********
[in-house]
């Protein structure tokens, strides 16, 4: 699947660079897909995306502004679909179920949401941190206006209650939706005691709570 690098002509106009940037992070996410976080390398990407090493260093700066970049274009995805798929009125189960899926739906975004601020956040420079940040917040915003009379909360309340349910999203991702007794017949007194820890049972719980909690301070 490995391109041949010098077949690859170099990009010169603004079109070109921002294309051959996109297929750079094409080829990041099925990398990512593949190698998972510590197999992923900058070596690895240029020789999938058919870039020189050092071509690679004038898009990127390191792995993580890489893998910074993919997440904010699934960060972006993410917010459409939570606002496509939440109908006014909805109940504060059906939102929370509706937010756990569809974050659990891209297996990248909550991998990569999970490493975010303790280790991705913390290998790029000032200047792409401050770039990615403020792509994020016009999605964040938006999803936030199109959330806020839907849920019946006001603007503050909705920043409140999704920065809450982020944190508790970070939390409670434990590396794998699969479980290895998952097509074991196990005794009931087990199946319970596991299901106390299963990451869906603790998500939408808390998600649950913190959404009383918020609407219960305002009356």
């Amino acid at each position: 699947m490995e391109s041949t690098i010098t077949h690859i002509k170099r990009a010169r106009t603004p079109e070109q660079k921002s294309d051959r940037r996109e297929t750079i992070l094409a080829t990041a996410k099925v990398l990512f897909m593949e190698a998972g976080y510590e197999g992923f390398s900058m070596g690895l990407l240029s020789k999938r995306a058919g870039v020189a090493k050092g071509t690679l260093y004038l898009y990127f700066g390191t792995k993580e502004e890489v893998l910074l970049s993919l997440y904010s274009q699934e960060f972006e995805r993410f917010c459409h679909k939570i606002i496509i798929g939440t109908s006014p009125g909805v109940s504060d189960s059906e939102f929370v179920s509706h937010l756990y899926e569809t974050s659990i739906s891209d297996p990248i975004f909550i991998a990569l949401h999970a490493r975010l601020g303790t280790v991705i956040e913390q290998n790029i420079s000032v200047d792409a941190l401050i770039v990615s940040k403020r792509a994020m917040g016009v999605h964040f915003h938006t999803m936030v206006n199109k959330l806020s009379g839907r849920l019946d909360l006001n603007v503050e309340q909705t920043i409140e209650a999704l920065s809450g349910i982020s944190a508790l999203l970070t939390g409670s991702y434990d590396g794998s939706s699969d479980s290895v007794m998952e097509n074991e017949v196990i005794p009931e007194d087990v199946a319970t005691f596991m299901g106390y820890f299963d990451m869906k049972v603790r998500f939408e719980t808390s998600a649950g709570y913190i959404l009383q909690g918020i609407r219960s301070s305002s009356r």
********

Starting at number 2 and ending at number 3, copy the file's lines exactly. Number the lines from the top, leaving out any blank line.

């Protein structure tokens, strides 16, 4: 699947660079897909995306502004679909179920949401941190206006209650939706005691709570 690098002509106009940037992070996410976080390398990407090493260093700066970049274009995805798929009125189960899926739906975004601020956040420079940040917040915003009379909360309340349910999203991702007794017949007194820890049972719980909690301070 490995391109041949010098077949690859170099990009010169603004079109070109921002294309051959996109297929750079094409080829990041099925990398990512593949190698998972510590197999992923900058070596690895240029020789999938058919870039020189050092071509690679004038898009990127390191792995993580890489893998910074993919997440904010699934960060972006993410917010459409939570606002496509939440109908006014909805109940504060059906939102929370509706937010756990569809974050659990891209297996990248909550991998990569999970490493975010303790280790991705913390290998790029000032200047792409401050770039990615403020792509994020016009999605964040938006999803936030199109959330806020839907849920019946006001603007503050909705920043409140999704920065809450982020944190508790970070939390409670434990590396794998699969479980290895998952097509074991196990005794009931087990199946319970596991299901106390299963990451869906603790998500939408808390998600649950913190959404009383918020609407219960305002009356």
């Amino acid at each position: 699947m490995e391109s041949t690098i010098t077949h690859i002509k170099r990009a010169r106009t603004p079109e070109q660079k921002s294309d051959r940037r996109e297929t750079i992070l094409a080829t990041a996410k099925v990398l990512f897909m593949e190698a998972g976080y510590e197999g992923f390398s900058m070596g690895l990407l240029s020789k999938r995306a058919g870039v020189a090493k050092g071509t690679l260093y004038l898009y990127f700066g390191t792995k993580e502004e890489v893998l910074l970049s993919l997440y904010s274009q699934e960060f972006e995805r993410f917010c459409h679909k939570i606002i496509i798929g939440t109908s006014p009125g909805v109940s504060d189960s059906e939102f929370v179920s509706h937010l756990y899926e569809t974050s659990i739906s891209d297996p990248i975004f909550i991998a990569l949401h999970a490493r975010l601020g303790t280790v991705i956040e913390q290998n790029i420079s000032v200047d792409a941190l401050i770039v990615s940040k403020r792509a994020m917040g016009v999605h964040f915003h938006t999803m936030v206006n199109k959330l806020s009379g839907r849920l019946d909360l006001n603007v503050e309340q909705t920043i409140e209650a999704l920065s809450g349910i982020s944190a508790l999203l970070t939390g409670s991702y434990d590396g794998s939706s699969d479980s290895v007794m998952e097509n074991e017949v196990i005794p009931e007194d087990v199946a319970t005691f596991m299901g106390y820890f299963d990451m869906k049972v603790r998500f939408e719980t808390s998600a649950g709570y913190i959404l009383q909690g918020i609407r219960s301070s305002s009356r």